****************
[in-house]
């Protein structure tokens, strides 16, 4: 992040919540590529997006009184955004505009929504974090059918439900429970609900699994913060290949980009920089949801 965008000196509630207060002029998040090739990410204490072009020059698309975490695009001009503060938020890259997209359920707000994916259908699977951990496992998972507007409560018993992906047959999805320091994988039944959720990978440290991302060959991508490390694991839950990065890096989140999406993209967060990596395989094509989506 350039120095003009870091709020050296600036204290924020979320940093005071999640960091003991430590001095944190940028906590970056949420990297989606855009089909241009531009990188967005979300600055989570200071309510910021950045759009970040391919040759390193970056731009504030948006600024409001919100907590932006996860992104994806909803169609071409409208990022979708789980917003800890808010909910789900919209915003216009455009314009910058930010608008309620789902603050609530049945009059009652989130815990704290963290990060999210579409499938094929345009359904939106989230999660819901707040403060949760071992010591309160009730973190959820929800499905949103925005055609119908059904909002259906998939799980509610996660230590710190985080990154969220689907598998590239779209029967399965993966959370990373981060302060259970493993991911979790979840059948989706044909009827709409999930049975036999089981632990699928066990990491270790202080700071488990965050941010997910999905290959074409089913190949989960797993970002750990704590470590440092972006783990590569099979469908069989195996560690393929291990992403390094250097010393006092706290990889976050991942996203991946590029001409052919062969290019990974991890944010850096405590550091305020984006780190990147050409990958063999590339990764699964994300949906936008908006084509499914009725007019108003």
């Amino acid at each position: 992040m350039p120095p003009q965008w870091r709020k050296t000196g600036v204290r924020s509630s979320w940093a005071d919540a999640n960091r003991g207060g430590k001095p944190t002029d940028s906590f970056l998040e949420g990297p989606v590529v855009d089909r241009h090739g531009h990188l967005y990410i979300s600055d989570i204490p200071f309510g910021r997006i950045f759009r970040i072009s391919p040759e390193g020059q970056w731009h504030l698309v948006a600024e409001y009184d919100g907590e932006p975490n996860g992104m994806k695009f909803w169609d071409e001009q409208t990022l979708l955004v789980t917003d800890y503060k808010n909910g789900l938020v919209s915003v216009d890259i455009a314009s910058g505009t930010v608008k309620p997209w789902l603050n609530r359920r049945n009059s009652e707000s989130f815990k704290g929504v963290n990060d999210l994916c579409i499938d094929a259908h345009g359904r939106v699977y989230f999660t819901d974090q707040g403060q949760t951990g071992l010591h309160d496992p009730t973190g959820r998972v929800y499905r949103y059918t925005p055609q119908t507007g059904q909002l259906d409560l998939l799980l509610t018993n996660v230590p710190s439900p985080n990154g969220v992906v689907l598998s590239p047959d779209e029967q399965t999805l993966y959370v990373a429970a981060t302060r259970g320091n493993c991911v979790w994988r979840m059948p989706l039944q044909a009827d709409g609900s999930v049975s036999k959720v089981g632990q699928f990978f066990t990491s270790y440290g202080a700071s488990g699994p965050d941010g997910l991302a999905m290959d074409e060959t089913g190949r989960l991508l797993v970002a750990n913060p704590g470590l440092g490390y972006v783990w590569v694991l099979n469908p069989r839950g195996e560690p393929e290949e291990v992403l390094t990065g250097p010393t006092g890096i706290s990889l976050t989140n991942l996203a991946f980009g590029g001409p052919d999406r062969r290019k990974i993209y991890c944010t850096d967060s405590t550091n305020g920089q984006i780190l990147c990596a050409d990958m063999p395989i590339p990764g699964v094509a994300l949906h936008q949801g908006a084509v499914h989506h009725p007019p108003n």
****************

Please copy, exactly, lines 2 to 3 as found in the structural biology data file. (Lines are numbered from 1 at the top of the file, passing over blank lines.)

């Protein structure tokens, strides 16, 4: 992040919540590529997006009184955004505009929504974090059918439900429970609900699994913060290949980009920089949801 965008000196509630207060002029998040090739990410204490072009020059698309975490695009001009503060938020890259997209359920707000994916259908699977951990496992998972507007409560018993992906047959999805320091994988039944959720990978440290991302060959991508490390694991839950990065890096989140999406993209967060990596395989094509989506 350039120095003009870091709020050296600036204290924020979320940093005071999640960091003991430590001095944190940028906590970056949420990297989606855009089909241009531009990188967005979300600055989570200071309510910021950045759009970040391919040759390193970056731009504030948006600024409001919100907590932006996860992104994806909803169609071409409208990022979708789980917003800890808010909910789900919209915003216009455009314009910058930010608008309620789902603050609530049945009059009652989130815990704290963290990060999210579409499938094929345009359904939106989230999660819901707040403060949760071992010591309160009730973190959820929800499905949103925005055609119908059904909002259906998939799980509610996660230590710190985080990154969220689907598998590239779209029967399965993966959370990373981060302060259970493993991911979790979840059948989706044909009827709409999930049975036999089981632990699928066990990491270790202080700071488990965050941010997910999905290959074409089913190949989960797993970002750990704590470590440092972006783990590569099979469908069989195996560690393929291990992403390094250097010393006092706290990889976050991942996203991946590029001409052919062969290019990974991890944010850096405590550091305020984006780190990147050409990958063999590339990764699964994300949906936008908006084509499914009725007019108003």
């Amino acid at each position: 992040m350039p120095p003009q965008w870091r709020k050296t000196g600036v204290r924020s509630s979320w940093a005071d919540a999640n960091r003991g207060g430590k001095p944190t002029d940028s906590f970056l998040e949420g990297p989606v590529v855009d089909r241009h090739g531009h990188l967005y990410i979300s600055d989570i204490p200071f309510g910021r997006i950045f759009r970040i072009s391919p040759e390193g020059q970056w731009h504030l698309v948006a600024e409001y009184d919100g907590e932006p975490n996860g992104m994806k695009f909803w169609d071409e001009q409208t990022l979708l955004v789980t917003d800890y503060k808010n909910g789900l938020v919209s915003v216009d890259i455009a314009s910058g505009t930010v608008k309620p997209w789902l603050n609530r359920r049945n009059s009652e707000s989130f815990k704290g929504v963290n990060d999210l994916c579409i499938d094929a259908h345009g359904r939106v699977y989230f999660t819901d974090q707040g403060q949760t951990g071992l010591h309160d496992p009730t973190g959820r998972v929800y499905r949103y059918t925005p055609q119908t507007g059904q909002l259906d409560l998939l799980l509610t018993n996660v230590p710190s439900p985080n990154g969220v992906v689907l598998s590239p047959d779209e029967q399965t999805l993966y959370v990373a429970a981060t302060r259970g320091n493993c991911v979790w994988r979840m059948p989706l039944q044909a009827d709409g609900s999930v049975s036999k959720v089981g632990q699928f990978f066990t990491s270790y440290g202080a700071s488990g699994p965050d941010g997910l991302a999905m290959d074409e060959t089913g190949r989960l991508l797993v970002a750990n913060p704590g470590l440092g490390y972006v783990w590569v694991l099979n469908p069989r839950g195996e560690p393929e290949e291990v992403l390094t990065g250097p010393t006092g890096i706290s990889l976050t989140n991942l996203a991946f980009g590029g001409p052919d999406r062969r290019k990974i993209y991890c944010t850096d967060s405590t550091n305020g920089q984006i780190l990147c990596a050409d990958m063999p395989i590339p990764g699964v094509a994300l949906h936008q949801g908006a084509v499914h989506h009725p007019p108003n």